Caddo Archeology Journal
The special relationship that humans share with Canis familiaris (Caddo: dìitsi’) is the result of a long history of cohabitation with a high degree of variability in the role of dogs. In this paper, I present an inventory of dog burials documented in the Caddo Archaeological Area, consider symbolic dog representations in material culture, and examine Caddo ethnographic accounts that document human-canine interactions. Results reveal numerous forms of dog burial treatment, canine symbolism in ceramic, shell, and stone media, and a shared role of dogs in human ritual. These examples highlight the special relationship between the Caddo and their dogs, which were often buried in a similar concern as those afforded to human burials.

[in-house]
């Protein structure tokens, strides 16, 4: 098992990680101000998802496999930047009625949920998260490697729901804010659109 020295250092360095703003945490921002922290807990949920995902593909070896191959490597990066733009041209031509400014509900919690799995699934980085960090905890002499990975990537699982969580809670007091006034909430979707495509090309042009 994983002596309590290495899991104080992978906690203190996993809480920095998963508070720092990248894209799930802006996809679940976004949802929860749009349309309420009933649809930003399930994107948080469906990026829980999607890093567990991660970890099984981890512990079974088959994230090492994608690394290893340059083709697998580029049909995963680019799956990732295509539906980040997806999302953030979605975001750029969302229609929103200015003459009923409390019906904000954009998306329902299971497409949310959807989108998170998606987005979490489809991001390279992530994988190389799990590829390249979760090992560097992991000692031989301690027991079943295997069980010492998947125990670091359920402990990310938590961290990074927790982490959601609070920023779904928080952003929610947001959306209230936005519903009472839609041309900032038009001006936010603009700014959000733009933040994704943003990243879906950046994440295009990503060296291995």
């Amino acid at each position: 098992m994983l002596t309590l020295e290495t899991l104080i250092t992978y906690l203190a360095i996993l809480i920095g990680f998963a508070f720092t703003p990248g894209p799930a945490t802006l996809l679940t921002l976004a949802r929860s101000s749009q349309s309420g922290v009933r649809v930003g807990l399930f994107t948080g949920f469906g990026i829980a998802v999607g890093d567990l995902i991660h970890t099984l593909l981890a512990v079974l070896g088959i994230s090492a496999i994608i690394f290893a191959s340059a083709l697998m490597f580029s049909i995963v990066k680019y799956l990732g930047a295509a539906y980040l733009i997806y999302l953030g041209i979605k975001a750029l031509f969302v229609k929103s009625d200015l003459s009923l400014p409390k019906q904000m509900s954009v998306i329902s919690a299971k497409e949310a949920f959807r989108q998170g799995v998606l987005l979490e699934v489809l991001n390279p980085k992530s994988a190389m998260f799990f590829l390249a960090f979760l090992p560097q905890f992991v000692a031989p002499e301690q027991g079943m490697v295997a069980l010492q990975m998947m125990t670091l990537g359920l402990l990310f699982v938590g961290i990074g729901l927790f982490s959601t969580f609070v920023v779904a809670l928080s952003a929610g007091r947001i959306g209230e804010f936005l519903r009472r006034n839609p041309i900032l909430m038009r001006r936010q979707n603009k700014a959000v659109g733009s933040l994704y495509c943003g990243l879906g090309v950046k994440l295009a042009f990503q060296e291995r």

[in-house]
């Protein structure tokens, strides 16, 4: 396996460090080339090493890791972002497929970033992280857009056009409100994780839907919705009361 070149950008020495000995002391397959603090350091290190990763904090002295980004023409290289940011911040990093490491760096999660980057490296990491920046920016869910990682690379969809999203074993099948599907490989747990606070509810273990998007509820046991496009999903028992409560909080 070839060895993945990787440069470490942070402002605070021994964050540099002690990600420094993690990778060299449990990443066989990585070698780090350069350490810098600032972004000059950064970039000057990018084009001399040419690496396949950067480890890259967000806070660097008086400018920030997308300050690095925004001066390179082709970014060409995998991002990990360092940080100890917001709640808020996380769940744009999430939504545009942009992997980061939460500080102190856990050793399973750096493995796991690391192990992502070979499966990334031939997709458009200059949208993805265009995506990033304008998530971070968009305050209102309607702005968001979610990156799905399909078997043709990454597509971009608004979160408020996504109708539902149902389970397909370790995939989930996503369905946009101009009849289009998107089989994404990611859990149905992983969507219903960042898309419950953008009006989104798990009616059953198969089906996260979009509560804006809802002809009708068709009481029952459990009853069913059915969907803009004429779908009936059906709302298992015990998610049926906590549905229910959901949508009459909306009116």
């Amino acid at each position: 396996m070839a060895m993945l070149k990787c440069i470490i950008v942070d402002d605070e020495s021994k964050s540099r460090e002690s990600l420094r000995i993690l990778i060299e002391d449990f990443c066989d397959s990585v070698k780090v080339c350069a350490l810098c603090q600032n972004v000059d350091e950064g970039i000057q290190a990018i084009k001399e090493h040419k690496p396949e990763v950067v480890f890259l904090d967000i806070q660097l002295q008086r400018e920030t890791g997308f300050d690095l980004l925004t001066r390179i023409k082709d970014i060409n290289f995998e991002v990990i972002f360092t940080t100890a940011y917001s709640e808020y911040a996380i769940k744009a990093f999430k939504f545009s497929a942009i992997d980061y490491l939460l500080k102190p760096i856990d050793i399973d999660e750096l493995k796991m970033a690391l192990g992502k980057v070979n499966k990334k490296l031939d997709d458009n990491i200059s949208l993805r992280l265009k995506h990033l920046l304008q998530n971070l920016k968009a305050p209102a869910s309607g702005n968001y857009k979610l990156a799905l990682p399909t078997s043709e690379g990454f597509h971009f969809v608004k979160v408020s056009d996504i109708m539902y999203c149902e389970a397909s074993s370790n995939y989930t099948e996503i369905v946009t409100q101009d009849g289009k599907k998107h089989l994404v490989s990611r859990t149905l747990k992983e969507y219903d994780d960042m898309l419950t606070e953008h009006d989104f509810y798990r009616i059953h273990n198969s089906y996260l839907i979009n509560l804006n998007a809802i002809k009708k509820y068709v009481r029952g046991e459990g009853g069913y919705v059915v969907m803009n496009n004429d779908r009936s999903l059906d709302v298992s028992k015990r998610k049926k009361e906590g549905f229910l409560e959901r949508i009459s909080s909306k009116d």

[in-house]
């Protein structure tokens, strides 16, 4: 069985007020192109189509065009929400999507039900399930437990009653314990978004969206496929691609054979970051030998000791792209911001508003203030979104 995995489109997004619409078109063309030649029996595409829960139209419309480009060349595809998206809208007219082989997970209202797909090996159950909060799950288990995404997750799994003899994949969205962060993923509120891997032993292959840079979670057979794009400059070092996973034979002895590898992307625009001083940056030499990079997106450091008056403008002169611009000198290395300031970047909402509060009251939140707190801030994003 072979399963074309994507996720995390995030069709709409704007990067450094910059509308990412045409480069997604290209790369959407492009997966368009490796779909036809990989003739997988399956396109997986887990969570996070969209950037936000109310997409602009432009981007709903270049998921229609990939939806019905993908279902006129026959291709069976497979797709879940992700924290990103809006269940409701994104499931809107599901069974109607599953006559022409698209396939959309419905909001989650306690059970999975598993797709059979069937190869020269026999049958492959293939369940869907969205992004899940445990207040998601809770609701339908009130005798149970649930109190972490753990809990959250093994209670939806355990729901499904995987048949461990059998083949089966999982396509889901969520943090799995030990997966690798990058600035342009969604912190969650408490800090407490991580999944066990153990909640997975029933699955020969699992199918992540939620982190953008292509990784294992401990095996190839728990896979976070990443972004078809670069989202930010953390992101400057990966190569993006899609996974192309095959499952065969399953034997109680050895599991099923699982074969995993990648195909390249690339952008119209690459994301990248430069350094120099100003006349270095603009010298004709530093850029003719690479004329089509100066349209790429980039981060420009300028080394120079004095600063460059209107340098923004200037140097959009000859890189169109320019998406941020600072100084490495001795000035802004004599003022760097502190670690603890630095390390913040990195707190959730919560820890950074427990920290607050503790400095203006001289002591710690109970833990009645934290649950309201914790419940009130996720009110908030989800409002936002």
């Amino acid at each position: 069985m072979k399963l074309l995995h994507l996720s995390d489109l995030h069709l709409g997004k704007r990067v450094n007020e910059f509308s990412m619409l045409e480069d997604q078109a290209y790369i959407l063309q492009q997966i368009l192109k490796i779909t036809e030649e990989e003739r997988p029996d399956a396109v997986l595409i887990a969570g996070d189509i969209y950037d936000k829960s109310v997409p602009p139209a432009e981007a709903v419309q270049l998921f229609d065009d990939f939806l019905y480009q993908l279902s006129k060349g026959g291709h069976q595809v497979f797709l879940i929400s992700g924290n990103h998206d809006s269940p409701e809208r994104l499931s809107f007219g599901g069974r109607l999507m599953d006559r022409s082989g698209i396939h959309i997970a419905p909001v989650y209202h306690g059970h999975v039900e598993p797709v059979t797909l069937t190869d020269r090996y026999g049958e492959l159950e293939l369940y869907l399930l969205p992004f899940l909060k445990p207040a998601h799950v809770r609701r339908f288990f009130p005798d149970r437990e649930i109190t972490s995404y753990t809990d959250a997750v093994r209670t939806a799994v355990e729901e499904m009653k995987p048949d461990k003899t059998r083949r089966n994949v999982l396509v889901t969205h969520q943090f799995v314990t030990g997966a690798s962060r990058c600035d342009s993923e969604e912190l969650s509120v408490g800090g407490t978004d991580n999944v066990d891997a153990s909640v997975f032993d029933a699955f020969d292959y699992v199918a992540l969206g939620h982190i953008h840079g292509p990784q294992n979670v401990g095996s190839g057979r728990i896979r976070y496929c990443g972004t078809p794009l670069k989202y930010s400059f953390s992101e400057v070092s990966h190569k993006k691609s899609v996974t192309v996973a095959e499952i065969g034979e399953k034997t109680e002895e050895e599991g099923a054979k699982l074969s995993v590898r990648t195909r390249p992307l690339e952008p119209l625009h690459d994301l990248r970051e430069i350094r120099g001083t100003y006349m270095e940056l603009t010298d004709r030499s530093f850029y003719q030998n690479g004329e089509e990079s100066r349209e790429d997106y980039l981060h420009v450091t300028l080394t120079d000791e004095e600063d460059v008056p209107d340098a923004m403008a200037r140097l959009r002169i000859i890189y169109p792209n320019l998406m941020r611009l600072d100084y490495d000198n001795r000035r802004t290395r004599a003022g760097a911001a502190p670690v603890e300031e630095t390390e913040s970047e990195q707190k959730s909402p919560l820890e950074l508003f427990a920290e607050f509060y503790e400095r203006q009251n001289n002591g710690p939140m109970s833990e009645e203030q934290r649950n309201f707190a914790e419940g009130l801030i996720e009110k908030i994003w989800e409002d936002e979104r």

Cite this Record
McKinnon, Duncan P.
"Someone’s Best Friend: Caddo and the Dìitsi’,"
Index of Texas Archaeology: Open Access Gray Literature from the Lone Star State: Vol. 2021,
Available at: https://scholarworks.sfasu.edu/ita/vol2021/iss1/7
Creative Commons License
This work is licensed under a Creative Commons Attribution 4.0 License.
American Material Culture Commons, Archaeological Anthropology Commons, Environmental Studies Commons, Other American Studies Commons, Other Arts and Humanities Commons, Other History of Art, Architecture, and Archaeology Commons, United States History Commons
Tell us how this article helped you.